What We're Reading: Top State Stories 12/5

US: 13 states launch new legal challenge to California egg law

More than a dozen states are asking the U.S. Supreme Court to block a California law requiring any eggs sold there to come from hens that have space to stretch out in their cages. The lawsuit argues that California’s requirements violate the U.S. Constitution’s interstate commerce clause and are pre-empted by federal law.

MO: Missouri close to licensing sports fantasy websites

Missouri could issue its first licenses to fantasy sports websites FanDuel and others this week under a 2016 consumer protection law passed by the Legislature.

NV: Nevada gaming leaders to revisit issue of pot conventions 

Nevada’s Gaming Policy Committee will reconvene early next year to discuss if and how casino companies can host conventions and trade shows about marijuana without running afoul of federal law. Committee members also made it clear they have no appetite for allowing marijuana to be consumed at casino resorts.

NE: ACLU sues to block Nebraska executions, challenges governor

A new lawsuit filed by the American Civil Liberties Union of Nebraska says the 11 men on Nebraska’s death row cannot be executed because a voter referendum backed by Republican Gov. Pete Ricketts to overturn a 2015 repeal of capital punishment failed to restore their death sentences.

PA: Pennsylvania House moving to limit abortion after 20 weeks

A measure to tighten Pennsylvania’s legal limit for abortions from 24 weeks to 20 weeks is moving through the state House, setting up a showdown with Democratic Gov. Tom Wolf, who has vowed to veto it if it reaches his desk.

IA: Iowa Secretary of State set to mail 123,000 new voter ID cards

The office tasked with overseeing Iowa's elections said roughly 123,000 voter ID cards will be mailed out as part of its efforts to implement a new voter identification law passed earlier this year by the Iowa Legislature. That law will require Iowans to show a valid form of ID at the ballot box beginning with the 2019 elections.

CA: Uber broke California law by concealing massive data hack, L.A. city attorney says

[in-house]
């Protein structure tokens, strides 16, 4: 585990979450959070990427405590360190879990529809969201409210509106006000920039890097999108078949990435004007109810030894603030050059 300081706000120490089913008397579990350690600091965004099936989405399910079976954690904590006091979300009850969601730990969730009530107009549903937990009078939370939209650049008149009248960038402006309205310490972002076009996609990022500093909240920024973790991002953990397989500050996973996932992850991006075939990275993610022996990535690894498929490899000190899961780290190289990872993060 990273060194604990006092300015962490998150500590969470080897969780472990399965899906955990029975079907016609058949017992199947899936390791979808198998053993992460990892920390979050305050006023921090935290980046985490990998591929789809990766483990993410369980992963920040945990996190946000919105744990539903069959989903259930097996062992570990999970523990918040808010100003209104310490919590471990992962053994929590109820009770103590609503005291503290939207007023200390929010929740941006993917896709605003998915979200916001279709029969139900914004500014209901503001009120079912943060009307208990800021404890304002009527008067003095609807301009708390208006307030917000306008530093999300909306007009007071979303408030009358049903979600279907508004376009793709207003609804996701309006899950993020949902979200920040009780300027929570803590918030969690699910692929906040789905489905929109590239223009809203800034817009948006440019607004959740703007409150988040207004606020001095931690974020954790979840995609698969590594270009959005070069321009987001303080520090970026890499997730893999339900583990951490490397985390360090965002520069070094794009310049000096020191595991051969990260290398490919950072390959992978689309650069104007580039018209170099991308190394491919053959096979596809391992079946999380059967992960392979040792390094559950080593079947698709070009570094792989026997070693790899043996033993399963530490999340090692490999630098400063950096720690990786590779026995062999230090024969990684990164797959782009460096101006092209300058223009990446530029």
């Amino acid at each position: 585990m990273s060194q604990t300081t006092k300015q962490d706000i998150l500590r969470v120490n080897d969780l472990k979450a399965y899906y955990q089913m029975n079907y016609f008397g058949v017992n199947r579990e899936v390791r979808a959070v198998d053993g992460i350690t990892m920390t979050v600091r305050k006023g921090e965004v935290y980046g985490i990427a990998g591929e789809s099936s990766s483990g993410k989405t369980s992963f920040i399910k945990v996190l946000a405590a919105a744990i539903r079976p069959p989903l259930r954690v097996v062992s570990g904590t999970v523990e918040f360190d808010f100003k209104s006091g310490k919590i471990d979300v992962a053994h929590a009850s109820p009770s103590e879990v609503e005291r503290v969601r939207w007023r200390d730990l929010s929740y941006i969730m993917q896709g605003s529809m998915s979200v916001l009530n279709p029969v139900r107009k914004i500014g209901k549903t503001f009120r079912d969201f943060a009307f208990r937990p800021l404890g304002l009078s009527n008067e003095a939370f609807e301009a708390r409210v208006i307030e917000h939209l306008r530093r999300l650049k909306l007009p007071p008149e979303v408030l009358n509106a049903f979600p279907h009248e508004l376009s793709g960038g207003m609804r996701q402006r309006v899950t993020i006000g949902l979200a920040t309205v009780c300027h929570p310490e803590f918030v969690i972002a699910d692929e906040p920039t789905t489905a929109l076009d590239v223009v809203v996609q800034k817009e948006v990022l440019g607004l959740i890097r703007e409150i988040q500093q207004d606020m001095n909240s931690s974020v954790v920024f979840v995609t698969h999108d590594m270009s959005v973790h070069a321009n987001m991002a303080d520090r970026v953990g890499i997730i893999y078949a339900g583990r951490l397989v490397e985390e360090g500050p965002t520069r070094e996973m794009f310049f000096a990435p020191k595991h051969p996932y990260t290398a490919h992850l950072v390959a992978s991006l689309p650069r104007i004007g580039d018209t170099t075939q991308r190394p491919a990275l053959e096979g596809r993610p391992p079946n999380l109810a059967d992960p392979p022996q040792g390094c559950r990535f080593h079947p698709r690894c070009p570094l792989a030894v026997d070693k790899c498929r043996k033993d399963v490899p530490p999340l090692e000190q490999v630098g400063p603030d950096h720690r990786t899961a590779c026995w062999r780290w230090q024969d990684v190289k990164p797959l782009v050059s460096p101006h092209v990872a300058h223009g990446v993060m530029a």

Uber violated a California law that requires companies to report hacks “in the most expedient time possible” by waiting more than a year to disclose an October 2016 data breach, according to a lawsuit filed by the Los Angeles city attorney. Instead, the suit alleges, the company paid the hackers $100,000 to destroy data, pressured them to sign nondisclosure agreements and portrayed the ransom as a payment to test the vulnerabilities of the company’s data security systems.

MI: Michigan governor signs medical marijuana rules

Under one of dozens of new medical marijuana administrative rules approved by Republican Gov. Rick Snyder, marijuana pot shops that were approved by their local municipal government prior to Dec. 15 can stay open until the state issues or denies them a license. That’s the same date Michigan dispensaries, growers and other pot enterprises can submit applications to the state to operate legally.

WI: GOP bill would leave some sexual harassment victims with little recourse in Wisconsin's courts

Victims of workplace discrimination in Milwaukee and Madison would have fewer ways to win money from their employers, under legislation being drafted by GOP lawmakers in Wisconsin. The measure would limit discrimination claims made under local city ordinances and also pre-empt local governments like Milwaukee from requiring higher wages for city contractors or other higher standards for employers.

TX: Texas heads back to federal appeals court in long-winding voter ID fight

A federal appeals court will hear arguments over Texas’ recent revisions to its 2011 voter ID law, which federal courts said discriminated against Hispanic and black voters. Previous voter ID requirements were considered among the toughest in the nation.

KY: Nine of the 30 poorest counties in U.S. are in Eastern Kentucky

Kentucky as a whole had the fifth-highest poverty rate at 18.2 percent, behind Mississippi, Louisiana, New Mexico and Washington, D.C., according to new U.S. Census Bureau estimates.

FL: Is scholarship program a remedy for school bullying? Some Florida lawmakers think so

A group of Florida legislators wants to create a program to help any student who has been bullied or assaulted transfer to a private school, regardless of their family’s income.

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